IMR Press / FBE / Volume 4 / Issue 7 / DOI: 10.2741/E565

Frontiers in Bioscience-Elite (FBE) is published by IMR Press from Volume 13 Issue 2 (2021). Previous articles were published by another publisher on a subscription basis, and they are hosted by IMR Press on imrpress.com as a courtesy and upon agreement with Frontiers in Bioscience.

Open Access Review

Gene therapy in age related macular degeneration and hereditary macular disorders

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1 Department of Ophthalmology, University of Eastern Finland, P.O. Box 1627, FIN-70211 Kuopio, Finland
2 Department of Ophthalmology, Kuopio University Hospital, P.O. Box 1777, FIN-70211 Kuopio, Finland
3 Department of Biotechnology and Molecular Medicine, A.I.Virtanen Institute, University of Eastern Finland, P.O. Box 1627, FIN-70211 Kuopio, Finland
4 Department of Medicine, University of Eastern Finland, P.O. Box 1627, FIN-70211 Kuopio, Finland
5 Gene Therapy Unit, Kuopio University Hospital, P.O. Box 1777, FIN-70211Kuopio, Finland

*Author to whom correspondence should be addressed.

Academic Editor: Kai Kaarniranta

Front. Biosci. (Elite Ed) 2012, 4(7), 2546–2557; https://doi.org/10.2741/E565
Published: 1 June 2012
(This article belongs to the Special Issue Pathogenetic mechanism of age-related macular degeneration)
Abstract

In ophthalmology, administration of the therapeutic agent can be difficult due to the tight barriers in the eye. Multiple injections may be needed to allow the therapeutic agent to reach adequate levels in retina and choroidea which may increase the risk of complications including endophthalmitis, cataract and haemorrhages. Optimal methods for the delivery of therapeutic agents to the posterior segments of the eye have not yet been developed. Gene therapy offers an alternative where the therapeutic protein or proteins can be induced in the target tissue for a prolonged period of time after a single injection. The eye is a promising target for gene therapy due to its small size and tissue boundaries preventing leakage of the therapeutic material to other tissues or systemic circulation. However, most of the work in ocular gene therapy is still at the preclinical phase; only three vectors have reached phase 1/2 clinical trials. This review summarizes basic principles and current status of gene therapy in age related macular degeneration and hereditary macular disorders.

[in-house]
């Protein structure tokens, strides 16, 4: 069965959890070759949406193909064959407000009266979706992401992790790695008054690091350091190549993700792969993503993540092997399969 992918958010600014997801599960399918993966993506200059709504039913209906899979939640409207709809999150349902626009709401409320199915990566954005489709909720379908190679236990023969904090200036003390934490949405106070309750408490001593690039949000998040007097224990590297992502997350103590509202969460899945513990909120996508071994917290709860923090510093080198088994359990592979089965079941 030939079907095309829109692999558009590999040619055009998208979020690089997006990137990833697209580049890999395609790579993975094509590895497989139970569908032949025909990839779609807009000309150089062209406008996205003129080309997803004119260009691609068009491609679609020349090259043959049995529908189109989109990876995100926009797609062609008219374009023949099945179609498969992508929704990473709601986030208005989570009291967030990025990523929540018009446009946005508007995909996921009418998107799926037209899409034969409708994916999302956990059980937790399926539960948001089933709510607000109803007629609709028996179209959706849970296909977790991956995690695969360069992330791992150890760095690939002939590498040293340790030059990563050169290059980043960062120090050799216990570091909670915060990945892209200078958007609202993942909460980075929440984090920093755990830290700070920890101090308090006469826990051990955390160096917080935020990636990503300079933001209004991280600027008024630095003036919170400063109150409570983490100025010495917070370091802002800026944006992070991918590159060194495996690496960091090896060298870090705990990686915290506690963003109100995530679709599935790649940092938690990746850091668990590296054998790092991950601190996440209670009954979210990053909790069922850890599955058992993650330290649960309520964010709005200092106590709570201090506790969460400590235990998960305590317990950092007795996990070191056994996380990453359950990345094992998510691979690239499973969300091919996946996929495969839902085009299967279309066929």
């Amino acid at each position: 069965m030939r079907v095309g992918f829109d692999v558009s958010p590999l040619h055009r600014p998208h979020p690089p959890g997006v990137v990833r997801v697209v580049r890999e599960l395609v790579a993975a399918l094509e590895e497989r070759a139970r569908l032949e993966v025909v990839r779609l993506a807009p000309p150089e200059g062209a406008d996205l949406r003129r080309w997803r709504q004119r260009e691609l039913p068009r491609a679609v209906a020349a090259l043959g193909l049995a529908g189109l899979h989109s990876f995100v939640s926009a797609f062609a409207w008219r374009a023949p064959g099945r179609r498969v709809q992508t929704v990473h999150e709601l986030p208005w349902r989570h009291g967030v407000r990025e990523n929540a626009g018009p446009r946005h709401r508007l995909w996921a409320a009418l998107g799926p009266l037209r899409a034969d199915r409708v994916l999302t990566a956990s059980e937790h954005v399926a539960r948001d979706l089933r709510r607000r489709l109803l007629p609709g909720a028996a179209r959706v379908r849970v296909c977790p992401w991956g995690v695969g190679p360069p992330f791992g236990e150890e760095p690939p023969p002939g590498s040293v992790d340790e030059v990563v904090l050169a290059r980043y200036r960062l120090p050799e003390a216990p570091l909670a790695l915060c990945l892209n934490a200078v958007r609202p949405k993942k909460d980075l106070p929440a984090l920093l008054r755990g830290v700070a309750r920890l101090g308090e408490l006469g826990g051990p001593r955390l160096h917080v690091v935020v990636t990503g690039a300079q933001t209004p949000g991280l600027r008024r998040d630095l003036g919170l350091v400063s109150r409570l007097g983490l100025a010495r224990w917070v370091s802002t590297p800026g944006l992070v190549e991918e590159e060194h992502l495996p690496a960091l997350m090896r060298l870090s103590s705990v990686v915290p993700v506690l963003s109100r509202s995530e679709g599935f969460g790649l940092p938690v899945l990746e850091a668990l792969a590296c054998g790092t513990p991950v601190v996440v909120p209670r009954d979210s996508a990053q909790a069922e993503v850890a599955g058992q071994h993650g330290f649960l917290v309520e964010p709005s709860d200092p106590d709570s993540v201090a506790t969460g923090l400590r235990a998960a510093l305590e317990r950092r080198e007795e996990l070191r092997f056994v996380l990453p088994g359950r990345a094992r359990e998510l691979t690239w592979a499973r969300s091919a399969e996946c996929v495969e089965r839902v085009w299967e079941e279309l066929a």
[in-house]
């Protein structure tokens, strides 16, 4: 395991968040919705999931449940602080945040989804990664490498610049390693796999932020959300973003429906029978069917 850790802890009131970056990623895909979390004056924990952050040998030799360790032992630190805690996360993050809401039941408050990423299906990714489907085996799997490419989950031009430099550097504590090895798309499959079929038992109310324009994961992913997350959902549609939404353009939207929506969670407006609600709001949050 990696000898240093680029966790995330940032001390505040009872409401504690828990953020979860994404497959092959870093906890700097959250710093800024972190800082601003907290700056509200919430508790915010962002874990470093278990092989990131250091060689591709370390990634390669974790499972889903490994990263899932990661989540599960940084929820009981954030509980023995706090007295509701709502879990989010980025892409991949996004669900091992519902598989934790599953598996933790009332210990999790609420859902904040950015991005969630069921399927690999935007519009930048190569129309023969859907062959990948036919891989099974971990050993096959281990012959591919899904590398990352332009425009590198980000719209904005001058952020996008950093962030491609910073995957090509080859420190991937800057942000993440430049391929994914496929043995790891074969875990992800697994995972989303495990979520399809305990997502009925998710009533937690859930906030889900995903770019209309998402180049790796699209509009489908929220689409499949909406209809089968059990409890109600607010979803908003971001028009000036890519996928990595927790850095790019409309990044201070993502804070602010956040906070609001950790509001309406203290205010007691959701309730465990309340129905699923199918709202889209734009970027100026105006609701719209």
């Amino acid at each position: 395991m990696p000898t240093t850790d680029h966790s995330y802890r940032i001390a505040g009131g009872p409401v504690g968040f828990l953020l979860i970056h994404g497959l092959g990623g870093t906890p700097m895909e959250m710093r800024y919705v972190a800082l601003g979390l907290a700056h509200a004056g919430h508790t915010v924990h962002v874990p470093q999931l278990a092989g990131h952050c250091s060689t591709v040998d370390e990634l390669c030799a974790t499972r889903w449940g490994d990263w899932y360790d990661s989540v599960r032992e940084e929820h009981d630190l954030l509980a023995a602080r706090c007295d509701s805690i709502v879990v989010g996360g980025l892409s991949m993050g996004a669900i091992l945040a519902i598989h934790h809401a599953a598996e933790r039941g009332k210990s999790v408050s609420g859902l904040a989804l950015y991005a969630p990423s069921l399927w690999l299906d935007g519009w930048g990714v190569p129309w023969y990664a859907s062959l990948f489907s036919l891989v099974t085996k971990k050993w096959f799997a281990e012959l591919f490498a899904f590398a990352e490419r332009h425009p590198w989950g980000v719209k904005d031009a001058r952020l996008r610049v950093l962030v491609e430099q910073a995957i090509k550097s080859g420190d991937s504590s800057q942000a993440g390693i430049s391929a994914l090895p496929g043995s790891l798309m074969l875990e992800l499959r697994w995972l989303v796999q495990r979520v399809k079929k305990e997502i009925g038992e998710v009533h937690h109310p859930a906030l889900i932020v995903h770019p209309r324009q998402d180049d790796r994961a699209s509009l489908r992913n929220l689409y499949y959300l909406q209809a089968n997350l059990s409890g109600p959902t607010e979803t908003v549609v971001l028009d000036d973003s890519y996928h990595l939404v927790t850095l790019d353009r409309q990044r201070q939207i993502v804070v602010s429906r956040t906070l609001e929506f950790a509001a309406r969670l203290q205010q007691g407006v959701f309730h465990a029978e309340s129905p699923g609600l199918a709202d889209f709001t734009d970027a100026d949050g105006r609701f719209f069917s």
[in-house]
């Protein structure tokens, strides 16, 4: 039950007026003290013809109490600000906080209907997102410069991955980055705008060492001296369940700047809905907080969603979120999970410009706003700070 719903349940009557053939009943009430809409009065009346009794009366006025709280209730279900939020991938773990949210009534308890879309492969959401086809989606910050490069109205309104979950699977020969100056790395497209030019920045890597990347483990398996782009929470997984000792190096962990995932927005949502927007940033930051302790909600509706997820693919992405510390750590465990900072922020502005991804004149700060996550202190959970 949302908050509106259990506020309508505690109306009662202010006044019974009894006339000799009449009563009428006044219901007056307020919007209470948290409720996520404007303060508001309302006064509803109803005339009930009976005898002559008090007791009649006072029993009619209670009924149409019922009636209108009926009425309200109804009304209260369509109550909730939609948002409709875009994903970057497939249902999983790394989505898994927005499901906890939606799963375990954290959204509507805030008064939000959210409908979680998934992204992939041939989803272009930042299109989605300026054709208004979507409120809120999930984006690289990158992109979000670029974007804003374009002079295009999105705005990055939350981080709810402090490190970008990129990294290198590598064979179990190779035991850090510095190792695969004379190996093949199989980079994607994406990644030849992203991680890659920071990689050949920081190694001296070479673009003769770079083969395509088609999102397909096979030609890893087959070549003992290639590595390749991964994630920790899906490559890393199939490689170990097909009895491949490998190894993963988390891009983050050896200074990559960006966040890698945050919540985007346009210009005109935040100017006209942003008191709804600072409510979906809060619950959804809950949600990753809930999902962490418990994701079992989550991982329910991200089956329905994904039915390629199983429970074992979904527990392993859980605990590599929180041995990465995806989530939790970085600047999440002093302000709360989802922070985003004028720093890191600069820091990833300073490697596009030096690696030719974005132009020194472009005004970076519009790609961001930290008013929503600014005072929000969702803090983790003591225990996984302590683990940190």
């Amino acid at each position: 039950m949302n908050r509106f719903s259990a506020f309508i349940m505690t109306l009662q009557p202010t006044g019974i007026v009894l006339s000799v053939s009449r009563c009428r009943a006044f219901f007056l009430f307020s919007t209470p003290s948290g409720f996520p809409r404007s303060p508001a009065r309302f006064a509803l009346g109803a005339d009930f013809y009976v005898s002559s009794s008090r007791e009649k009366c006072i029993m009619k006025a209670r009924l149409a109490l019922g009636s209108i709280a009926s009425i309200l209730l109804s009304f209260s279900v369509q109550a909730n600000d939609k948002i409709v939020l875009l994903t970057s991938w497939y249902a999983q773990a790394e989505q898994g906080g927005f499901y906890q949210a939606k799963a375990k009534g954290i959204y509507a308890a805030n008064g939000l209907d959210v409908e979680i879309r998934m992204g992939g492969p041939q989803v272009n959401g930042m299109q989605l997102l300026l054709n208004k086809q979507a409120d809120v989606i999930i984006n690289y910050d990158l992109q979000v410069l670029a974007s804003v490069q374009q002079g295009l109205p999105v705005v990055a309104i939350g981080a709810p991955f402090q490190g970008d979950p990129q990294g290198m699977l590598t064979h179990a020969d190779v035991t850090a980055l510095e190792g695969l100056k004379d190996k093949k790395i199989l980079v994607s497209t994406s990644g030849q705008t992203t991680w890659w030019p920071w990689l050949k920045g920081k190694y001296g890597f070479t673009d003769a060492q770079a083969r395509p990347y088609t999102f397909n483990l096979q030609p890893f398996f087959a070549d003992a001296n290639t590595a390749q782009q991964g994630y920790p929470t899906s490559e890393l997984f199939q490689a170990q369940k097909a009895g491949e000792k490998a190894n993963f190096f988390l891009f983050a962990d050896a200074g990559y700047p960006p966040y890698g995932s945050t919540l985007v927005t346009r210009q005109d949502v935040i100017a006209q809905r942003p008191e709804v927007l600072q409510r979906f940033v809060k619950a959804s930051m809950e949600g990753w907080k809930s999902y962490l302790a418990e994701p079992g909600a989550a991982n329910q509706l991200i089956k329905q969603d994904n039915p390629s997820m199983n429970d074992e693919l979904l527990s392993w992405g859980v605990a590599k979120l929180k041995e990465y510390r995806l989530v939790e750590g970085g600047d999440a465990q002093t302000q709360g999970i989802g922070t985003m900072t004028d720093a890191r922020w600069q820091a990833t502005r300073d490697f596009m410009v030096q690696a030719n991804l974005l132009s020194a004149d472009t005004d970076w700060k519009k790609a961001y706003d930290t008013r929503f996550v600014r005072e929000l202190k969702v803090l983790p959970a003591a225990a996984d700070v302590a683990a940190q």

Keywords
Choroideal neovascularization
Gene therapy
Ocular hereditary disorders
Retinal neovascularization
Viral vectors
Non-viral vectors
Review
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